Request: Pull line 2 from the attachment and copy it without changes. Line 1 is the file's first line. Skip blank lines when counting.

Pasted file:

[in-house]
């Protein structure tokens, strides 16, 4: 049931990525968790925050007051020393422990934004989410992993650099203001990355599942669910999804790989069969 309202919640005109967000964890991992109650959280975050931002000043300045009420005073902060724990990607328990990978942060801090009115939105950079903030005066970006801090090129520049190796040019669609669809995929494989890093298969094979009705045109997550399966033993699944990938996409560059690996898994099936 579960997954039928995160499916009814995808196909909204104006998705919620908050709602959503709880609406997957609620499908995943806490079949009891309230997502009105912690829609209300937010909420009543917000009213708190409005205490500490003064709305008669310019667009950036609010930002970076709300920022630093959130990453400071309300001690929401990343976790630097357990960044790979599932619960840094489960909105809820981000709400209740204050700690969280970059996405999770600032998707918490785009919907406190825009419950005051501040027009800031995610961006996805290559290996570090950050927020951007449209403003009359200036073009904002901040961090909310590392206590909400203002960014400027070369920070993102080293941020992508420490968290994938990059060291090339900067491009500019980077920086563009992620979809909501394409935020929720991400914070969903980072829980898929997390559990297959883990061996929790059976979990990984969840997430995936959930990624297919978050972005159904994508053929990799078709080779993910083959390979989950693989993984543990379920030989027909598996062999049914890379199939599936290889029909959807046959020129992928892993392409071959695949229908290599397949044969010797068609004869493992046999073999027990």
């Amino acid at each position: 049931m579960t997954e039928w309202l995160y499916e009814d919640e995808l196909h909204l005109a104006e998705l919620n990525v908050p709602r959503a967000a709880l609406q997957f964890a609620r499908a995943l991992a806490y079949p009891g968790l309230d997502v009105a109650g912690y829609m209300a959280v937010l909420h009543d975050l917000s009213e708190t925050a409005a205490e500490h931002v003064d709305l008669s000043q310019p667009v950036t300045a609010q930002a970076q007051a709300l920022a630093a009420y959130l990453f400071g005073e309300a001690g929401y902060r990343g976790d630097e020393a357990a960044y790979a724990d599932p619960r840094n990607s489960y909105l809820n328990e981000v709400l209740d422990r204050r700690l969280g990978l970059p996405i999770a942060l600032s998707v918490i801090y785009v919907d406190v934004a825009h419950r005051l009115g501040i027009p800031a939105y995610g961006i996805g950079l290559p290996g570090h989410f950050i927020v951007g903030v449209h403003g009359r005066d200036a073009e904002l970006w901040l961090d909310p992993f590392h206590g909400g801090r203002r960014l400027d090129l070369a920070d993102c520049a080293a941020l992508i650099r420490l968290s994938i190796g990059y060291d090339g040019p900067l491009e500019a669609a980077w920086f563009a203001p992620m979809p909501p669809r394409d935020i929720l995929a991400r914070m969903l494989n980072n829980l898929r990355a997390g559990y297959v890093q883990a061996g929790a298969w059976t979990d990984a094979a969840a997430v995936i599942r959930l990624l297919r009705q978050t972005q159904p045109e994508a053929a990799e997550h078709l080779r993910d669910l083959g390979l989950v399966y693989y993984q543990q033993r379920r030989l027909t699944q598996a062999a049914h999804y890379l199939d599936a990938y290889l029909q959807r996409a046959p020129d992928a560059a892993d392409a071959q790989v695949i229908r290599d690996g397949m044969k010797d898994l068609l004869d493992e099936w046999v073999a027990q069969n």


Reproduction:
């Protein structure tokens, strides 16, 4: 049931990525968790925050007051020393422990934004989410992993650099203001990355599942669910999804790989069969 309202919640005109967000964890991992109650959280975050931002000043300045009420005073902060724990990607328990990978942060801090009115939105950079903030005066970006801090090129520049190796040019669609669809995929494989890093298969094979009705045109997550399966033993699944990938996409560059690996898994099936 579960997954039928995160499916009814995808196909909204104006998705919620908050709602959503709880609406997957609620499908995943806490079949009891309230997502009105912690829609209300937010909420009543917000009213708190409005205490500490003064709305008669310019667009950036609010930002970076709300920022630093959130990453400071309300001690929401990343976790630097357990960044790979599932619960840094489960909105809820981000709400209740204050700690969280970059996405999770600032998707918490785009919907406190825009419950005051501040027009800031995610961006996805290559290996570090950050927020951007449209403003009359200036073009904002901040961090909310590392206590909400203002960014400027070369920070993102080293941020992508420490968290994938990059060291090339900067491009500019980077920086563009992620979809909501394409935020929720991400914070969903980072829980898929997390559990297959883990061996929790059976979990990984969840997430995936959930990624297919978050972005159904994508053929990799078709080779993910083959390979989950693989993984543990379920030989027909598996062999049914890379199939599936290889029909959807046959020129992928892993392409071959695949229908290599397949044969010797068609004869493992046999073999027990």